results-oriented and people-centered UN programmes
This is how the SDG Fund brings together UN agencies, governments, businesses and civil society to advance the 2030 Agenda for Sustainable Development. We work on the ground with local partners to maximize our impact.
The UN development system consists of many specialized agencies. Each has unique capacities, expertise, and networks.
Public-private partnerships for SDGs
We work closely with our Private Sector Advisory Group. Our focus on partnerships through the UN is opening new opportunities for the public and private sectors to co-design, co-invest and co-implement programmes on the ground.
In order to achieve the SDGs by 2030, the private sector must be fully on board. Private companies bring creativity, resources and innovation.
Programme countries provide 25% of the resources
All our joint programmes are aligned with national priorities, as agreed by the UN and each national government in the UN Development Assistance Framework (UNDAF). Most country programmes contribute their own resources.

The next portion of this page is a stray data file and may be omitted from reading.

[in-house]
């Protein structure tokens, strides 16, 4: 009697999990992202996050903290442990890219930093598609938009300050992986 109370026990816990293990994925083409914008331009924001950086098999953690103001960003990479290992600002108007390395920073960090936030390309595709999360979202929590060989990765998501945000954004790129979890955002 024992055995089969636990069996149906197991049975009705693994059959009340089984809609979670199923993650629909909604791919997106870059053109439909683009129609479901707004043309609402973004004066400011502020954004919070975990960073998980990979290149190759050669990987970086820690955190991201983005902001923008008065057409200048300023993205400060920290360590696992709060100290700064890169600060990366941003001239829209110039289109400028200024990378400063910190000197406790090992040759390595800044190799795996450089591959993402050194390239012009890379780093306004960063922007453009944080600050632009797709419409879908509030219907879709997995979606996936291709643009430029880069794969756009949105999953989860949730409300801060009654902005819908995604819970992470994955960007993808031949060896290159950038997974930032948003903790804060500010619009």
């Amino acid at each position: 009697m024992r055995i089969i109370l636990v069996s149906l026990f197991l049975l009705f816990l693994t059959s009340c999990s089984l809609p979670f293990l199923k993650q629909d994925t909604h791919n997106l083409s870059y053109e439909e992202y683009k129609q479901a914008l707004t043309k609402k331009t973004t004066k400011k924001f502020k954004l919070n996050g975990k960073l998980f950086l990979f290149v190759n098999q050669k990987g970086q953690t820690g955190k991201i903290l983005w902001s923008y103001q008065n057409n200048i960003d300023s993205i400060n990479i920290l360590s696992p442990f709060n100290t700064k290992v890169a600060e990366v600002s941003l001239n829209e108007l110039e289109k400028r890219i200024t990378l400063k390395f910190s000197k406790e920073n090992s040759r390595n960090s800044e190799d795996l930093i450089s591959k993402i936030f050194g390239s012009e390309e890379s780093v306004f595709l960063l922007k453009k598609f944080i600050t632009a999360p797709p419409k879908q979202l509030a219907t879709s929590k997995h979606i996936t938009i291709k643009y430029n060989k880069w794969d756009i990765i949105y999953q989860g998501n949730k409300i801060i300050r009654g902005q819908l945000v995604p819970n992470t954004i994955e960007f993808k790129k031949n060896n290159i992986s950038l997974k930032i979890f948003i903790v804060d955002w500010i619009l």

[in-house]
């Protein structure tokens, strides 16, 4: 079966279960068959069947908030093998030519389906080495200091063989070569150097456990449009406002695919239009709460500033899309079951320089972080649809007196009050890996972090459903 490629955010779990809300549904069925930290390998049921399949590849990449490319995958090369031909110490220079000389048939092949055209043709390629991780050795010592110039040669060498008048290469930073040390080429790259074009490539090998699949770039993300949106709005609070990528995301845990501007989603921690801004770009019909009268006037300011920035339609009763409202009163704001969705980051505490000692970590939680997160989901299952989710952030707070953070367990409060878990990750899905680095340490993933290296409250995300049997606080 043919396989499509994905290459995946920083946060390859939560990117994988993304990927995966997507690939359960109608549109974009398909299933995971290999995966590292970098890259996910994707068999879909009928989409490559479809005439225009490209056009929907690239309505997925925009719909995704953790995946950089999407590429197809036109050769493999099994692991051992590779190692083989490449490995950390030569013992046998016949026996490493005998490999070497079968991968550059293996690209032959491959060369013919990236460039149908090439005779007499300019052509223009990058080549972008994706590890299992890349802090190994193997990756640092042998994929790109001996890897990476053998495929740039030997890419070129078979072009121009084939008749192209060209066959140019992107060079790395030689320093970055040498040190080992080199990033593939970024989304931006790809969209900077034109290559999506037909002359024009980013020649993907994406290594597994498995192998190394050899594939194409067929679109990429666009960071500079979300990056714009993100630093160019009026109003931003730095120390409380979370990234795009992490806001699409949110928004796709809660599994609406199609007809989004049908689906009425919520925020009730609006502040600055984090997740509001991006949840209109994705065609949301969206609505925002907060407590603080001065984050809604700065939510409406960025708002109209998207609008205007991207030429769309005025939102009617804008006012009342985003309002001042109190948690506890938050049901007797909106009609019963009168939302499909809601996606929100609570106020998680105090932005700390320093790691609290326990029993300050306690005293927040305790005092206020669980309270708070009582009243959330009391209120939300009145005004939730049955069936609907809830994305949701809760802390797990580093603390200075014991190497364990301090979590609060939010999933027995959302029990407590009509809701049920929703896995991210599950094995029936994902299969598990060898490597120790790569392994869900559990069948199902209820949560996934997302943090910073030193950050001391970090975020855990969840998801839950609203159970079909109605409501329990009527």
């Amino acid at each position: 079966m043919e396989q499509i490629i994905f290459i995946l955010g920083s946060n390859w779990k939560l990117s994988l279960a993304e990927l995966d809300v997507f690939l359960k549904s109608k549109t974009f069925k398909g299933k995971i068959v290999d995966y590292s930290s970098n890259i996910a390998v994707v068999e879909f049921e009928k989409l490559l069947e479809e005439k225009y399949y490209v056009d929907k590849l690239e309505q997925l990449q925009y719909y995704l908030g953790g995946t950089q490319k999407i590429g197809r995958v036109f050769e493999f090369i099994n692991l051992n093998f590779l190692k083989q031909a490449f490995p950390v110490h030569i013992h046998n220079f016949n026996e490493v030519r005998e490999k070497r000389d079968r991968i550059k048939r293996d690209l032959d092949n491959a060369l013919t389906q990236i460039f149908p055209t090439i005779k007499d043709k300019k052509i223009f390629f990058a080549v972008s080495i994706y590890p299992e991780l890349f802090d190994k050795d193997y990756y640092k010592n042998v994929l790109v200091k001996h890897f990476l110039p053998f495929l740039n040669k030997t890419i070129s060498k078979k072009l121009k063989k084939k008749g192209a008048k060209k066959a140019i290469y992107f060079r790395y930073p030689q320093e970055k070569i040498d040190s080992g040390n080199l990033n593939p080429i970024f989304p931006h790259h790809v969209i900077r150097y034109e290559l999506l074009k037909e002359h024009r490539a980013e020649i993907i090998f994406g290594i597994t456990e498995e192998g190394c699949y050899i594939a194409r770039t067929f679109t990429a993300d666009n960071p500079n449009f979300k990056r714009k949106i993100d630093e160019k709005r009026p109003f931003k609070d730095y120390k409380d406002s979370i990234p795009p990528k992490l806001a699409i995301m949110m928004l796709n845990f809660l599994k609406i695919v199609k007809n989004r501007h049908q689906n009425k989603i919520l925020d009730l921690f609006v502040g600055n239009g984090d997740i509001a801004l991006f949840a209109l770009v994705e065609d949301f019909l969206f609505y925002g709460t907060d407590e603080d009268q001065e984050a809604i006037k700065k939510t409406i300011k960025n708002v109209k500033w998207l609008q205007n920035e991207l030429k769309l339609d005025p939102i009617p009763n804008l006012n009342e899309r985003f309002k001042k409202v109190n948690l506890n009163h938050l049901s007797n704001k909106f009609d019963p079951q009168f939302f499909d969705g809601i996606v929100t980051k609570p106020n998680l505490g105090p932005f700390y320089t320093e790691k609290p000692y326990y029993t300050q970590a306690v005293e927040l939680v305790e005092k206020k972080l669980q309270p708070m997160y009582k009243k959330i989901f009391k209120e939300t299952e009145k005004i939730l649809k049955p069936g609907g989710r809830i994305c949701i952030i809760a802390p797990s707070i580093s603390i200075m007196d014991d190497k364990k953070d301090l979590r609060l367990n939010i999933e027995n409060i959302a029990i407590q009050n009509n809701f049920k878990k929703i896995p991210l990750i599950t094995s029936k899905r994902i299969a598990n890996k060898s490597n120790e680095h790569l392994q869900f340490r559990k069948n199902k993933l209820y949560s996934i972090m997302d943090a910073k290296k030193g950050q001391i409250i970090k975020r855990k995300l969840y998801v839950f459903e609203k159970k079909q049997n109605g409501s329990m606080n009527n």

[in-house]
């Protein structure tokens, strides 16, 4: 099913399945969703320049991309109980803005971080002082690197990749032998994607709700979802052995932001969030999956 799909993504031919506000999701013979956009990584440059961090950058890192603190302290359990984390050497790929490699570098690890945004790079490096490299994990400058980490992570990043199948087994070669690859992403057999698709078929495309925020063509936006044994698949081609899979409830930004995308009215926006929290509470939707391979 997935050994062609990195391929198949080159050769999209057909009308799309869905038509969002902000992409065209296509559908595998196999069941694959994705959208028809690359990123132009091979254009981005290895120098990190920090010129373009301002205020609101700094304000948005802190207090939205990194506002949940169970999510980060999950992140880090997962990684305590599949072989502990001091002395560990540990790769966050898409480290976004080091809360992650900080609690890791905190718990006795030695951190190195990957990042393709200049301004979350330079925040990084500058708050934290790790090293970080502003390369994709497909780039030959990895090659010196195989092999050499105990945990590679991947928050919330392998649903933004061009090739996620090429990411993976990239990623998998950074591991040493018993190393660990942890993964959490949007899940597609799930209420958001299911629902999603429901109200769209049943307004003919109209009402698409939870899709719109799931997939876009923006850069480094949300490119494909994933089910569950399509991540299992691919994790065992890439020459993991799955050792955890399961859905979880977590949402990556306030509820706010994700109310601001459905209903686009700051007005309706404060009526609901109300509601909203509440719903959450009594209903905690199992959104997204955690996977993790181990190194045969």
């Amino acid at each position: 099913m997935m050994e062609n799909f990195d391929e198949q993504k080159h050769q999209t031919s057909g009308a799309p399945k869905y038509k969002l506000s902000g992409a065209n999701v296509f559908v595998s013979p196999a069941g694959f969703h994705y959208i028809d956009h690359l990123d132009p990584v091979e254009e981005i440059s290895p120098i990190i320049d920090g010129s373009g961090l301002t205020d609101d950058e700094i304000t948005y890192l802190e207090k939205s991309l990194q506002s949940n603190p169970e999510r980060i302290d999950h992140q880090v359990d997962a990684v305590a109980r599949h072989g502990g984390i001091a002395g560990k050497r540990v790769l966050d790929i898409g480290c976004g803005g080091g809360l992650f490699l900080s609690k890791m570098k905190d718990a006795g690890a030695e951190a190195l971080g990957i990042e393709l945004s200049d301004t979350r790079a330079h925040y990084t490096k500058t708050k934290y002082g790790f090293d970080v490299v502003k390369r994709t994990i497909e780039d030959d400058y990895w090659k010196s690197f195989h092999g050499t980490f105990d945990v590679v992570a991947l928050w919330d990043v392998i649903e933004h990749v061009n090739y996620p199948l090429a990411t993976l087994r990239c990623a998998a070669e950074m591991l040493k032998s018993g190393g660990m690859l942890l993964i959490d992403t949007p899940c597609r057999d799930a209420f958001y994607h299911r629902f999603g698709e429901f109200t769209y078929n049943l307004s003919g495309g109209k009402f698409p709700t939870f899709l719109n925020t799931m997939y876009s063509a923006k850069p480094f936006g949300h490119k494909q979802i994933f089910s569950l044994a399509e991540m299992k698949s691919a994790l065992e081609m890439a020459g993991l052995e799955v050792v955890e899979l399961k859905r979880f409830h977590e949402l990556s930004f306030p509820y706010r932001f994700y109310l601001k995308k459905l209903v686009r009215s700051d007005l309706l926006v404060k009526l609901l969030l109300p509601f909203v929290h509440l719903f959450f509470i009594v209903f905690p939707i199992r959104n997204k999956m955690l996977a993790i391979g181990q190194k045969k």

The 2030 Agenda is a multidimensional roadmap. It takes into account connecting factors, such as that lack of income negatively affects one’s health, education and livelihood.
More than 20 donors
National partners match 56% of our programme resources, increasing impact, ownership, relevance and sustainability. Every dollar invested in the SDG Fund has generated 2.36 dollars in the programme budget.
Women and girls make up more than half the world’s population and they are often more negatively impacted by poverty, climate change, food insecurity, lack of healthcare, and global economic crises.
What we do
Achieving Sustainable Development Goals
We work with UN agencies, governments, civil society, business, academia and local communities to achieve SDGs. This is how our programmes are contributing to SDGs.
Transforming agriculture in Africa is key to a more peaceful world
Celebrity chefs the Roca Brothers: ‘In order to get there, the people of Africa are transforming the way they view farming, the way they view the environment, and the way they view markets and manage risks.’